If You Bought It, Do You Own It—Right to Repair

Editor’s Note: This article first appeared in the NMA magazine Driving Freedoms Winter 2021 edition. If you would like to receive the NMA quarterly magazine, join the NMA today!

Massachusetts’ voters, by nearly 75 percent, demanded their right-to-repair on November 3, 2020. Voters were under the impression that casting their ballots for Question 1, would allow independent repair shops and do-it-yourselfers to access critical information about their cars to fix them. After all, this was just an update to the 2012 law that allowed mechanics and DIYs to access data through the vehicle’s on-board diagnostics port. That legislation even became the national standard. The 2020 update would enable wireless access to the data portals that many new cars now have.

Why is right-to-repair so important?

If your regular mechanic cannot make the repair without access to the diagnostics port, you will have no choice but to take it to the dealership, which will likely cost more.

Ultimately, what this means is that you do not own your entire vehicle. You also lose the choice of who repairs it. Farmers have the same issue with current model tractors. Manufacturers control your choices, and there is also a question about auto security.

SecuRepairs, a company that advocated for Question 1, states on its website that the auto industry’s ability to keep wireless data secure is in doubt.

“Rather than trying to frighten consumers, carmakers should make owner access to data easy, while also being transparent about what data they are collecting from smart vehicles and how they use it. Facts and transparency, not fear, are the antidote for the public’s anxiety about data privacy and security.”

Both sides spent a total of nearly $63 million on the Question 1 ballot initiative. According to Ballotpedia, the Massachusetts Right to Repair Coalition, which also sponsored the 2012 initiative, raised $24.9 million in contributions. Top donors included the Coalition for Automotive Repair Equality, the Auto Car Association, and some big-box auto parts retailers. The Coalition for Safe and Secure Data, part of the Alliance for Automotive Innovation, raised $26.6 million in contributions. The Coalition is funded by all the world’s automakers such as Ford, General Motorists, Honda, Toyota, and Volkswagen.

Another troubling aspect during the November 3rd election cycle: the Coalition for Safe and Secure Data used advertising scare tactics that implied that you were a criminal if you or your mechanic accessed data.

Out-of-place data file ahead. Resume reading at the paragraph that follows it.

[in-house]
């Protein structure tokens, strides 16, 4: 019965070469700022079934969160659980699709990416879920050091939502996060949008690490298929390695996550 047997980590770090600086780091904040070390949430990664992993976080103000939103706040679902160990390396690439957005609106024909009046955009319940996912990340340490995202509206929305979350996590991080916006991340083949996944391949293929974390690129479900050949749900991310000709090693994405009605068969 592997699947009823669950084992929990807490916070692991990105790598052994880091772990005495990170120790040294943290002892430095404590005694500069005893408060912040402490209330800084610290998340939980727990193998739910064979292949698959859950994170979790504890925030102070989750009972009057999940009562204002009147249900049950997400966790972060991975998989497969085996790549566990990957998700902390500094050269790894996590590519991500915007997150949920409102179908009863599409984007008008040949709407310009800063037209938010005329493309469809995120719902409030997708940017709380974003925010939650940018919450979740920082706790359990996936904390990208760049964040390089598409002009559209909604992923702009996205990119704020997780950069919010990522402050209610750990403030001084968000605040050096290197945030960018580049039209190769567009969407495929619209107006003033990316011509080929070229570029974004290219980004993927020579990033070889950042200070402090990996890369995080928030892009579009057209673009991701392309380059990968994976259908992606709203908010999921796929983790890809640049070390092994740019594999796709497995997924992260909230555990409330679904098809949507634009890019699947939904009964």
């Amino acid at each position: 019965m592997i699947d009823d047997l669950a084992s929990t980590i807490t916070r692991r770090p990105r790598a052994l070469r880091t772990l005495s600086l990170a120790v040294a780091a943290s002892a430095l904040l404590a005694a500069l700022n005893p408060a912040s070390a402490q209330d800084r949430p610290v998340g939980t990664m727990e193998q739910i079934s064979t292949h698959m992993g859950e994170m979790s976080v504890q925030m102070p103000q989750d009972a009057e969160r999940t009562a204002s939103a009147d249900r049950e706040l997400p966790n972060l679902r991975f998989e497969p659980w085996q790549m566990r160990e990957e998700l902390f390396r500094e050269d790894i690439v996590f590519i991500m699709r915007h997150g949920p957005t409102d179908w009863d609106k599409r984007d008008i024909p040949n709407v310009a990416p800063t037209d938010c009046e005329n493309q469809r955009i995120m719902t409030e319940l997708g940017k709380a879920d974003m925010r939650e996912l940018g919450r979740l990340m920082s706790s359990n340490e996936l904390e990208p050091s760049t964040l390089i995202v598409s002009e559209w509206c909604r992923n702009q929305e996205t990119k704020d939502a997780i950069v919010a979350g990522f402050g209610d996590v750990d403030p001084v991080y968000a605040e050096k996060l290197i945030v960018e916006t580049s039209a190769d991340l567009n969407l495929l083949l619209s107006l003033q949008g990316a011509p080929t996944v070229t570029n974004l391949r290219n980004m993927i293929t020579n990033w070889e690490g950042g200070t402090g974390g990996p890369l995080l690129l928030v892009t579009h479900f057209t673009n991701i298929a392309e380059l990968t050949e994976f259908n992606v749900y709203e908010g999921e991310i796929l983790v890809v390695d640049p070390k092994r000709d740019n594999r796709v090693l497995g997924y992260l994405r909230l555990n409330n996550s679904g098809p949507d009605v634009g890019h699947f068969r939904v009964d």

Ballot initiatives are meant for citizens to put forward important issues to voters. With all the special interest money involved in Question 1, the quaint concept of letting the citizens decide has been thrown out the window.

Automakers are now turning to the courts to make sure right-to-repair never happens. In late November, the Alliance for Automotive Innovation filed a lawsuit in US District Court for the District of Massachusetts, stating that the “right-to-repair” law violated federal law and raises safety and privacy concerns for vehicle owners.

Massachusetts Attorney General Maura Healey announced in mid-December that her office would not enforce the revised law until the federal courts decide on the automakers’ claim. This was after the Alliance asked for a temporary order that would bar implementation. When (or if) the amended right-to-repair law, passed overwhelmingly by voters, will go into effect is an open question.

The Electronic Frontier Foundation also stated recently that the Alliance would likely reach out to the 2021 state legislature and ask that the law be delayed since the next model year, 2022, is only nine months away. Manufacturers claim they cannot make the required technical changes that quickly.

The idea to postpone implementation of wireless access to vehicle data ports has origins in the 2012 right-to-repair law, which the legislature later amended to commence with 2015 models. Later, an additional compromise pushed back the implementation to 2018 models. Automakers claimed that they could better equip vehicles with a standardized interface to make diagnostic information available in all 50 states by that model year.

Whatever happens with the new wireless access requirements, owners will become increasingly frustrated that they cannot repair their own vehicles or entrust the work to a mechanic of their choice. The question remains: Will the automakers ever let you own your car, really own your car, after you buy it?

Here are some updates since this article was written in December 2020:

Auto Data Lawsuit Proceeds after Judge Signals No Dismissal (Bloomberg Law)
Massachusetts AG must defend ‘Right to Repair’ Law (Indie Garage)
More Issues Surface With Right To Repair Law – Does it Pose Cybersecurity Threats? (Glass Bytes)
Fourteen States Explore Right to Repair Legislation in 2021 (Vice)
Europe Is Guaranteeing Citizens the “Right to Repair” (Next City)

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